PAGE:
The benefits of satellite data to life on earth are something that the global space community celebrated at this year’s “World Space Week”. Female founded tech startup, Data Duopoly, have already been recognised for their innovation in the use of space data – winning the Pitch to the Primes competition at the UK Space Conference in 2019, awarded by Astronaut Tim Peake. Now based out of Launchpad, the innovative incubator programme for digital startups at Falmouth University, Data Duopoly are on a mission to revolutionise the visitor experience for venues and attractions worldwide using downstream satellite data.

In what has been an extraordinarily unpredictable year for visitor attractions, live venues and campuses across the UK, the company have focused their efforts on helping future-proof these sectors. Thanks to funding from AeroSpace Cornwall, who is part-funded by the European Regional Development Fund and Cornwall Council, they have accelerated the development of their product in light of the pandemic; adding extra functionality to benefit both businesses and visitors alike.

Data Duopoly’s key focus is the enhancement of visitor experience. Their Xplor-IT app both manages visitor distribution, to maintain social distancing and maximise on-site spending, and boosts visitor engagement before, during and after their visit, using customisable gamification.

As visitor attractions and venues begin to reopen post-Covid-19, Data Duopoly has prioritised customer and staff safety with new features; the Covid-19 Crowd Tracker and Alert System. The funding from AeroSpace Cornwall has enabled Data Duopoly to develop their system in order to automatically – rather than manually – disperse offers, notify emergencies, and reroute visitors to prevent crowding.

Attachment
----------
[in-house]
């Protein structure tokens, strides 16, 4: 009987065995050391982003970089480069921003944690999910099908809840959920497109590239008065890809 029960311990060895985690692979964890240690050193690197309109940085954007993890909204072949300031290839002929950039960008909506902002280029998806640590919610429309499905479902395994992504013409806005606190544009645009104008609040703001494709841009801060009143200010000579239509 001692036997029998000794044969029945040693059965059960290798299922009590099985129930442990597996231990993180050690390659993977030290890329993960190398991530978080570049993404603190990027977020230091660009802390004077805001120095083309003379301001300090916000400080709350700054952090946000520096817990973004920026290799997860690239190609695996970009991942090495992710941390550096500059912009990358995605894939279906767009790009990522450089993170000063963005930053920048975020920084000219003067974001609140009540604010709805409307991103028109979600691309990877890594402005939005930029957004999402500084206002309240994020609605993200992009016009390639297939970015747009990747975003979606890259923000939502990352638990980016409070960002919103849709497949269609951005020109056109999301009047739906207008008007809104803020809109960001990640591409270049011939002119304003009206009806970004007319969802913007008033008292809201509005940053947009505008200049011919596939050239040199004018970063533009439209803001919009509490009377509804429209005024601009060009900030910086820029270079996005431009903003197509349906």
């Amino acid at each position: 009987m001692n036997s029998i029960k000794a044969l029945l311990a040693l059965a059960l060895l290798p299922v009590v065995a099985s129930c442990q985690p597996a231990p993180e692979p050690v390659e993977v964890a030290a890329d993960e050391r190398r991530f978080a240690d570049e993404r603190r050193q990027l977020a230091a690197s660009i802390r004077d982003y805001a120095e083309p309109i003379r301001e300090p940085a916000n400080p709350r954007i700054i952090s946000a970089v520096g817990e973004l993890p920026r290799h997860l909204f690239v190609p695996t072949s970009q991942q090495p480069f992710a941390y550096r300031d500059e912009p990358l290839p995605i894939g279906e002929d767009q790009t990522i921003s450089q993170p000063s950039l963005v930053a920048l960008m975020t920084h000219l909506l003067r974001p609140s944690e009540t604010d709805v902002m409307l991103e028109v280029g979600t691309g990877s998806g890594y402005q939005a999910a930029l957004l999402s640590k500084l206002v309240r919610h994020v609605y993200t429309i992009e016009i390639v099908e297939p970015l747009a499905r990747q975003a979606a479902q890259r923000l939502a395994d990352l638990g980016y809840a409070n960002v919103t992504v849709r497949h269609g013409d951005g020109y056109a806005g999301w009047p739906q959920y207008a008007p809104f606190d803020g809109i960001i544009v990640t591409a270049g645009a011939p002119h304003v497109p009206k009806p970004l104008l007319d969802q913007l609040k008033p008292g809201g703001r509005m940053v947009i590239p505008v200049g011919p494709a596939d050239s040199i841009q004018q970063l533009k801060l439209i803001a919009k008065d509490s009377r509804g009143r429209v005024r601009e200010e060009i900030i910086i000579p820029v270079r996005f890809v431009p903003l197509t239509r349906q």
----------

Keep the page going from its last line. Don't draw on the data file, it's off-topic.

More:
The Crowdtracker offers a visual tool for visitors, incorporating a traffic light system that reflects capacity within the venue; using past and live data to predict the next ‘hot spot’ for crowding. The Covid-reporter feeds directly to the venue, notifying them if a visitor has tested positive for Covid-19. The alert provides information on where the person was on the site during their visit, then gives a three-tiered option to respond by updating the cleaning regime, alerting the people they have come into contact with, or notifying all visitors who were on the site that day. Further enhancing user experience, the data fed back to the venue is non-personalised, visitors using the app are given a location ID.

This innovative app has already been trialled by the Eden Project. This demonstrable success of the trial has led to a partnership with the National Trust who will be working with Data Duopoly on their Cornish Tin Coast visitor sites from early 2021. As well as this, the company’s technology is also being trialled by Falmouth University, to manage visitors to campus; keeping their staff and students safe.

Tanuvi Ethunandan, CEO, Data Duopoly: “We’re thrilled that we have been able to progress our technology at such a crucial time. Our aim has always been to enhance visitor experience through the use of satellite data and now we are able to keep visitors and staff safe whilst doing so. As more venues and tourist attractions begin to reopen in 2021, we are excited to be able to offer this solution to businesses at a time when it is truly needed.”

Gail Eastaugh, Director at AeroSpace Cornwall said: “By diversifying their offering with this funding, Data Duopoly are helping future-proof businesses in their time of need. This innovative technology is a perfect example of the beneficial use of satellite data and its potential is huge. We can’t wait to see this in action at tourist attractions and venues across the UK come 2021.”

Geraint Evans